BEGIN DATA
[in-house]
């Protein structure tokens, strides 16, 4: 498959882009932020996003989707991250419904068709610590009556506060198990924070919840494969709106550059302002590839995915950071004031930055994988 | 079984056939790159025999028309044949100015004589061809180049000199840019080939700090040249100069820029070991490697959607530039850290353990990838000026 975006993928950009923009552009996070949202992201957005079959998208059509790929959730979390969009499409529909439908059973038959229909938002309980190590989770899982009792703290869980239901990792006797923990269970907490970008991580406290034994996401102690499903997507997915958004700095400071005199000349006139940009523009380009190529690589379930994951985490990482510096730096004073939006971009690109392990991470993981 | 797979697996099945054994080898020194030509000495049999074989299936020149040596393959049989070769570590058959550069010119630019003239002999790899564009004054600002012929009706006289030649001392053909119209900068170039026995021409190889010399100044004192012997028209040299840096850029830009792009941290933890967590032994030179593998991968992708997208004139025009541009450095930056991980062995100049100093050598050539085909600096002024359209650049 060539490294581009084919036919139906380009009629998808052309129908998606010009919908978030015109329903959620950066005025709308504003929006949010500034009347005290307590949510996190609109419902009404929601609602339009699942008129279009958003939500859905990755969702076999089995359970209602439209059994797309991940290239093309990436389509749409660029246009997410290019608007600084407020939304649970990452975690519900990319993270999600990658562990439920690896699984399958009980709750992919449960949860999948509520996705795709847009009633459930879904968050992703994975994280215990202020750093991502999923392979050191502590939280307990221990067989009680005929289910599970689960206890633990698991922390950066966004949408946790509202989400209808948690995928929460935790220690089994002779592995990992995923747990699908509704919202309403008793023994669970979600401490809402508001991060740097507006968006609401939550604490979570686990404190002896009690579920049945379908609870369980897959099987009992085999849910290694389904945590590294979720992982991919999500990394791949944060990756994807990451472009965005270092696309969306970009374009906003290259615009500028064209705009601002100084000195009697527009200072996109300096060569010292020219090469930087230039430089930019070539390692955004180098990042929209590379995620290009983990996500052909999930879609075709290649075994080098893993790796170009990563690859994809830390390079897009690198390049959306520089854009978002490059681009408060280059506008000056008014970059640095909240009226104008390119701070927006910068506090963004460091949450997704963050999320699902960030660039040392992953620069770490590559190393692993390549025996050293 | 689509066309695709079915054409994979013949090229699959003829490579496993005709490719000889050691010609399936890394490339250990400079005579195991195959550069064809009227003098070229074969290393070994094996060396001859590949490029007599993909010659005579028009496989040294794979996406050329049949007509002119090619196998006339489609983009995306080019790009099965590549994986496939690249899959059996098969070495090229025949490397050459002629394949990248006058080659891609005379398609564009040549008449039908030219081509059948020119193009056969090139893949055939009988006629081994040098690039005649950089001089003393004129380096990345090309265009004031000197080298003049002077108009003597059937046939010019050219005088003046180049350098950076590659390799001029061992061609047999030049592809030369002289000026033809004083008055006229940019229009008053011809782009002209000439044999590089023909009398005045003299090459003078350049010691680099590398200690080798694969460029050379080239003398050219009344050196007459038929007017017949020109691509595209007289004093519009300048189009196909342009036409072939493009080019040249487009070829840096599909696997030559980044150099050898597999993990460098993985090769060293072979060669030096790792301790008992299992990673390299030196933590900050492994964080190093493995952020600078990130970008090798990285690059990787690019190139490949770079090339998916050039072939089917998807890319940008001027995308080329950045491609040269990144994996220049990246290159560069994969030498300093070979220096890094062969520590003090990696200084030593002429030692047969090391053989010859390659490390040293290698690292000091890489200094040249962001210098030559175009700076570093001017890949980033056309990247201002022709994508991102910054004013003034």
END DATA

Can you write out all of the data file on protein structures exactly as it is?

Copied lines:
[in-house]
């Protein structure tokens, strides 16, 4: 498959882009932020996003989707991250419904068709610590009556506060198990924070919840494969709106550059302002590839995915950071004031930055994988 | 079984056939790159025999028309044949100015004589061809180049000199840019080939700090040249100069820029070991490697959607530039850290353990990838000026 975006993928950009923009552009996070949202992201957005079959998208059509790929959730979390969009499409529909439908059973038959229909938002309980190590989770899982009792703290869980239901990792006797923990269970907490970008991580406290034994996401102690499903997507997915958004700095400071005199000349006139940009523009380009190529690589379930994951985490990482510096730096004073939006971009690109392990991470993981 | 797979697996099945054994080898020194030509000495049999074989299936020149040596393959049989070769570590058959550069010119630019003239002999790899564009004054600002012929009706006289030649001392053909119209900068170039026995021409190889010399100044004192012997028209040299840096850029830009792009941290933890967590032994030179593998991968992708997208004139025009541009450095930056991980062995100049100093050598050539085909600096002024359209650049 060539490294581009084919036919139906380009009629998808052309129908998606010009919908978030015109329903959620950066005025709308504003929006949010500034009347005290307590949510996190609109419902009404929601609602339009699942008129279009958003939500859905990755969702076999089995359970209602439209059994797309991940290239093309990436389509749409660029246009997410290019608007600084407020939304649970990452975690519900990319993270999600990658562990439920690896699984399958009980709750992919449960949860999948509520996705795709847009009633459930879904968050992703994975994280215990202020750093991502999923392979050191502590939280307990221990067989009680005929289910599970689960206890633990698991922390950066966004949408946790509202989400209808948690995928929460935790220690089994002779592995990992995923747990699908509704919202309403008793023994669970979600401490809402508001991060740097507006968006609401939550604490979570686990404190002896009690579920049945379908609870369980897959099987009992085999849910290694389904945590590294979720992982991919999500990394791949944060990756994807990451472009965005270092696309969306970009374009906003290259615009500028064209705009601002100084000195009697527009200072996109300096060569010292020219090469930087230039430089930019070539390692955004180098990042929209590379995620290009983990996500052909999930879609075709290649075994080098893993790796170009990563690859994809830390390079897009690198390049959306520089854009978002490059681009408060280059506008000056008014970059640095909240009226104008390119701070927006910068506090963004460091949450997704963050999320699902960030660039040392992953620069770490590559190393692993390549025996050293 | 689509066309695709079915054409994979013949090229699959003829490579496993005709490719000889050691010609399936890394490339250990400079005579195991195959550069064809009227003098070229074969290393070994094996060396001859590949490029007599993909010659005579028009496989040294794979996406050329049949007509002119090619196998006339489609983009995306080019790009099965590549994986496939690249899959059996098969070495090229025949490397050459002629394949990248006058080659891609005379398609564009040549008449039908030219081509059948020119193009056969090139893949055939009988006629081994040098690039005649950089001089003393004129380096990345090309265009004031000197080298003049002077108009003597059937046939010019050219005088003046180049350098950076590659390799001029061992061609047999030049592809030369002289000026033809004083008055006229940019229009008053011809782009002209000439044999590089023909009398005045003299090459003078350049010691680099590398200690080798694969460029050379080239003398050219009344050196007459038929007017017949020109691509595209007289004093519009300048189009196909342009036409072939493009080019040249487009070829840096599909696997030559980044150099050898597999993990460098993985090769060293072979060669030096790792301790008992299992990673390299030196933590900050492994964080190093493995952020600078990130970008090798990285690059990787690019190139490949770079090339998916050039072939089917998807890319940008001027995308080329950045491609040269990144994996220049990246290159560069994969030498300093070979220096890094062969520590003090990696200084030593002429030692047969090391053989010859390659490390040293290698690292000091890489200094040249962001210098030559175009700076570093001017890949980033056309990247201002022709994508991102910054004013003034």